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Cell Signal. 2003 Jul;15(7):637-65.

Phospholipase A(2) isoforms: a perspective.

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Department of Biochemistry and Biophysics, University of Kalyani, Kalyani 741235, West Bengal, India.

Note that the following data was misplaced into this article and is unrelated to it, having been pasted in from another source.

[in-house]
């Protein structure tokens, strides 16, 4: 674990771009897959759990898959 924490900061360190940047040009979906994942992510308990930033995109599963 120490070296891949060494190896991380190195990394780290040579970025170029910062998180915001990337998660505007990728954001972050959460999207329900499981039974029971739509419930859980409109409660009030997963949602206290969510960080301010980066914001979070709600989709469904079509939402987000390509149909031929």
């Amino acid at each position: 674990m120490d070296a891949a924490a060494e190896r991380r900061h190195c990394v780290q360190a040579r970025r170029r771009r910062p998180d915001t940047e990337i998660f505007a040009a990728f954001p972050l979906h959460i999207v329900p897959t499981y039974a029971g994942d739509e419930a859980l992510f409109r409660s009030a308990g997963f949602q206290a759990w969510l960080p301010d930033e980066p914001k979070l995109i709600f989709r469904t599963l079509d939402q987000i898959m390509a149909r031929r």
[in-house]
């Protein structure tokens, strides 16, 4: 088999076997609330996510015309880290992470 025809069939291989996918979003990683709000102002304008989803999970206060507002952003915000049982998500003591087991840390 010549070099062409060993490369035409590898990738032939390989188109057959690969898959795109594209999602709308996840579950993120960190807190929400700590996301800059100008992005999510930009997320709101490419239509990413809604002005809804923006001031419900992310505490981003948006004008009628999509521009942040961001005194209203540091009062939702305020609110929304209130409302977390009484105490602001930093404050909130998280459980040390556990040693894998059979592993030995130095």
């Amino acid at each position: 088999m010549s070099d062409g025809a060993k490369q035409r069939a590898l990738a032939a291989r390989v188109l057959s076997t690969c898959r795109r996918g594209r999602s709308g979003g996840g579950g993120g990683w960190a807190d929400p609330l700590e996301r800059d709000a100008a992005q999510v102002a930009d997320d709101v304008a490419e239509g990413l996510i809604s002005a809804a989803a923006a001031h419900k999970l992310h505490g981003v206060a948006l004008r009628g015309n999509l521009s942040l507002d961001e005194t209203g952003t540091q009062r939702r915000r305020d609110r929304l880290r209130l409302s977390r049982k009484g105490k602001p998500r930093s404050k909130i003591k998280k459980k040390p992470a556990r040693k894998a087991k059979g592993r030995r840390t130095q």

Several new PLA(2)s have been identified based on their nucleotide gene sequences. They were classified mainly into three groups: cytosolic PLA(2) (cPLA(2)), secretary PLA(2) (sPLA(2)), and intracellular PLA(2) (iPLA(2)). They differ from each other in terms of substrate specificity, Ca(2+) requirement and lipid modification. The questions that still remain to be addressed are the subcellular localization and differential regulation of the isoforms in various cell types and under different physiological conditions. It is required to identify the downstream events that occur upon PLA(2) activation, particularly target protein or metabolic pathway for liberated arachidonic acid or other fatty acids. Understanding the same will greatly help in the development of potent and specific pharmacological modulators that can be used for basic research and clinical applications. The information of the human and other genomes of PLA(2)s, combined with the use of proteomics and genetically manipulated mouse models of different diseases, will illuminate us about the specific and potentially overlapping roles of individual phospholipases as mediators of physiological and pathological processes. Hopefully, such understanding will enable the development of specific agents aimed at decreasing the potential contribution of individual secretary phospholipases to vascular diseases. The signaling cascades involved in the activation of cPLA(2) by mitogen activated protein kinases (MAPKs) is now evident. It has been demonstrated that p44 MAPK phosphorylates cPLA(2) and increases its activity in cells and tissues. The phosphorylation of cPLA(2) at ser505 occurs before the increase in intracellular Ca(2+) that facilitate the binding of the lipid binding domain of cPLA(2) to phospholipids, promoting its translocation to cellular membranes and AA release. Recently, a negative feed back loop for cPLA(2) activation by MAPK has been proposed. If PLA(2) activation in a given model depends on PKC, PKA, cAMP, or MAPK then inhibition of these phosphorylating enzymes may alter activities of PLA(2) isoforms during cellular injury. Understanding the signaling pathways involved in the activation/deactivation of PLA(2) during cellular injury will point to key events that can be used to prevent the cellular injury. Furthermore, to date, there is limited information available regarding the regulation of iPLA(2) or sPLA(2) by these pathways.

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